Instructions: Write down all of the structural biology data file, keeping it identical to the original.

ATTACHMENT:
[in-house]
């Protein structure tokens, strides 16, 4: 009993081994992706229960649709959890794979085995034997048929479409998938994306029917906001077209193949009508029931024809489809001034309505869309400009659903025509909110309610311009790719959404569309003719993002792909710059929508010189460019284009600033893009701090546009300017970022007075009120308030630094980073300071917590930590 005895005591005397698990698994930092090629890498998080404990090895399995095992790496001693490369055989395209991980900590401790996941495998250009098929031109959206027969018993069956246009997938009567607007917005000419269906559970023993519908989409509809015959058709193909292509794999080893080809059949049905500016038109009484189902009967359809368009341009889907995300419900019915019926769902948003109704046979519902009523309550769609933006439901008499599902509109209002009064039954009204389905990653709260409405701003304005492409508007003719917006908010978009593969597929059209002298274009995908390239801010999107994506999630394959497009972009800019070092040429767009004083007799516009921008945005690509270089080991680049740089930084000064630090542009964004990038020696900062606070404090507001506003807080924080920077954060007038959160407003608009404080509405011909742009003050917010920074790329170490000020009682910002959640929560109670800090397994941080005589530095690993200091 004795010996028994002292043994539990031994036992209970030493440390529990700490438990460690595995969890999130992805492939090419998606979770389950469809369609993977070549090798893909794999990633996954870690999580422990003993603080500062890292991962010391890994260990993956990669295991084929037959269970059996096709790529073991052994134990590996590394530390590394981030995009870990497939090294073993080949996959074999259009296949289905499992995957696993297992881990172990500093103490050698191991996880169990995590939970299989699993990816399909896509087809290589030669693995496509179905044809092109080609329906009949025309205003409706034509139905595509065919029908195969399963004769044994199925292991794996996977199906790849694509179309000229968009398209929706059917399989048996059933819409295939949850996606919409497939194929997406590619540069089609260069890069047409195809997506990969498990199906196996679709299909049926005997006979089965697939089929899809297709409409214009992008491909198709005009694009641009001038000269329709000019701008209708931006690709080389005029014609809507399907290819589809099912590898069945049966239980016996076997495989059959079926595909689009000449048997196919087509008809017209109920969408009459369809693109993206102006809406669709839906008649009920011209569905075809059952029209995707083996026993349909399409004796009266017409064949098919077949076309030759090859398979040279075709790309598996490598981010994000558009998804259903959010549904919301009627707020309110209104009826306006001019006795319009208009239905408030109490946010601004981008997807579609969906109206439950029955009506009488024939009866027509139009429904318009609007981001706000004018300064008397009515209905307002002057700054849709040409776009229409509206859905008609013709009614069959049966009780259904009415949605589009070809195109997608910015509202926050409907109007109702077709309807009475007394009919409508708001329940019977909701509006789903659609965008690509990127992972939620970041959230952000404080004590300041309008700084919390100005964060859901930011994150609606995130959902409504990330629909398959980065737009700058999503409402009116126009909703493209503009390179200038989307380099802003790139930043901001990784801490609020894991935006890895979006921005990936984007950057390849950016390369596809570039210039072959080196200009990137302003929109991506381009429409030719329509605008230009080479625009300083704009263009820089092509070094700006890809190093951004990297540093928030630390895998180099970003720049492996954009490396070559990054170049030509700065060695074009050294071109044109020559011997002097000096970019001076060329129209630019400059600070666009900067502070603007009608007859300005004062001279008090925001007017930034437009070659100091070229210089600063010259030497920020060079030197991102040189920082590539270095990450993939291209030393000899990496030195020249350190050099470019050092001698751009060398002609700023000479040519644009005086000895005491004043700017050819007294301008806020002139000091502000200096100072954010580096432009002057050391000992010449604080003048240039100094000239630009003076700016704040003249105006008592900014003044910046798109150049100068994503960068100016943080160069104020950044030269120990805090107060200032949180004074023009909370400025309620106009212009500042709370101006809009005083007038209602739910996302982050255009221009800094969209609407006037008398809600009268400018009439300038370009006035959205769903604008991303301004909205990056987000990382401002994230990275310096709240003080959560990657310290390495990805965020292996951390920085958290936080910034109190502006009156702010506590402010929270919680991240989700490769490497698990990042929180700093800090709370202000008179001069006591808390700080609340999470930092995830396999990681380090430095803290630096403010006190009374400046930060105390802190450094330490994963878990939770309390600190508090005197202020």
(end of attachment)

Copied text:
[in-house]
């Protein structure tokens, strides 16, 4: 009993081994992706229960649709959890794979085995034997048929479409998938994306029917906001077209193949009508029931024809489809001034309505869309400009659903025509909110309610311009790719959404569309003719993002792909710059929508010189460019284009600033893009701090546009300017970022007075009120308030630094980073300071917590930590 005895005591005397698990698994930092090629890498998080404990090895399995095992790496001693490369055989395209991980900590401790996941495998250009098929031109959206027969018993069956246009997938009567607007917005000419269906559970023993519908989409509809015959058709193909292509794999080893080809059949049905500016038109009484189902009967359809368009341009889907995300419900019915019926769902948003109704046979519902009523309550769609933006439901008499599902509109209002009064039954009204389905990653709260409405701003304005492409508007003719917006908010978009593969597929059209002298274009995908390239801010999107994506999630394959497009972009800019070092040429767009004083007799516009921008945005690509270089080991680049740089930084000064630090542009964004990038020696900062606070404090507001506003807080924080920077954060007038959160407003608009404080509405011909742009003050917010920074790329170490000020009682910002959640929560109670800090397994941080005589530095690993200091 004795010996028994002292043994539990031994036992209970030493440390529990700490438990460690595995969890999130992805492939090419998606979770389950469809369609993977070549090798893909794999990633996954870690999580422990003993603080500062890292991962010391890994260990993956990669295991084929037959269970059996096709790529073991052994134990590996590394530390590394981030995009870990497939090294073993080949996959074999259009296949289905499992995957696993297992881990172990500093103490050698191991996880169990995590939970299989699993990816399909896509087809290589030669693995496509179905044809092109080609329906009949025309205003409706034509139905595509065919029908195969399963004769044994199925292991794996996977199906790849694509179309000229968009398209929706059917399989048996059933819409295939949850996606919409497939194929997406590619540069089609260069890069047409195809997506990969498990199906196996679709299909049926005997006979089965697939089929899809297709409409214009992008491909198709005009694009641009001038000269329709000019701008209708931006690709080389005029014609809507399907290819589809099912590898069945049966239980016996076997495989059959079926595909689009000449048997196919087509008809017209109920969408009459369809693109993206102006809406669709839906008649009920011209569905075809059952029209995707083996026993349909399409004796009266017409064949098919077949076309030759090859398979040279075709790309598996490598981010994000558009998804259903959010549904919301009627707020309110209104009826306006001019006795319009208009239905408030109490946010601004981008997807579609969906109206439950029955009506009488024939009866027509139009429904318009609007981001706000004018300064008397009515209905307002002057700054849709040409776009229409509206859905008609013709009614069959049966009780259904009415949605589009070809195109997608910015509202926050409907109007109702077709309807009475007394009919409508708001329940019977909701509006789903659609965008690509990127992972939620970041959230952000404080004590300041309008700084919390100005964060859901930011994150609606995130959902409504990330629909398959980065737009700058999503409402009116126009909703493209503009390179200038989307380099802003790139930043901001990784801490609020894991935006890895979006921005990936984007950057390849950016390369596809570039210039072959080196200009990137302003929109991506381009429409030719329509605008230009080479625009300083704009263009820089092509070094700006890809190093951004990297540093928030630390895998180099970003720049492996954009490396070559990054170049030509700065060695074009050294071109044109020559011997002097000096970019001076060329129209630019400059600070666009900067502070603007009608007859300005004062001279008090925001007017930034437009070659100091070229210089600063010259030497920020060079030197991102040189920082590539270095990450993939291209030393000899990496030195020249350190050099470019050092001698751009060398002609700023000479040519644009005086000895005491004043700017050819007294301008806020002139000091502000200096100072954010580096432009002057050391000992010449604080003048240039100094000239630009003076700016704040003249105006008592900014003044910046798109150049100068994503960068100016943080160069104020950044030269120990805090107060200032949180004074023009909370400025309620106009212009500042709370101006809009005083007038209602739910996302982050255009221009800094969209609407006037008398809600009268400018009439300038370009006035959205769903604008991303301004909205990056987000990382401002994230990275310096709240003080959560990657310290390495990805965020292996951390920085958290936080910034109190502006009156702010506590402010929270919680991240989700490769490497698990990042929180700093800090709370202000008179001069006591808390700080609340999470930092995830396999990681380090430095803290630096403010006190009374400046930060105390802190450094330490994963878990939770309390600190508090005197202020």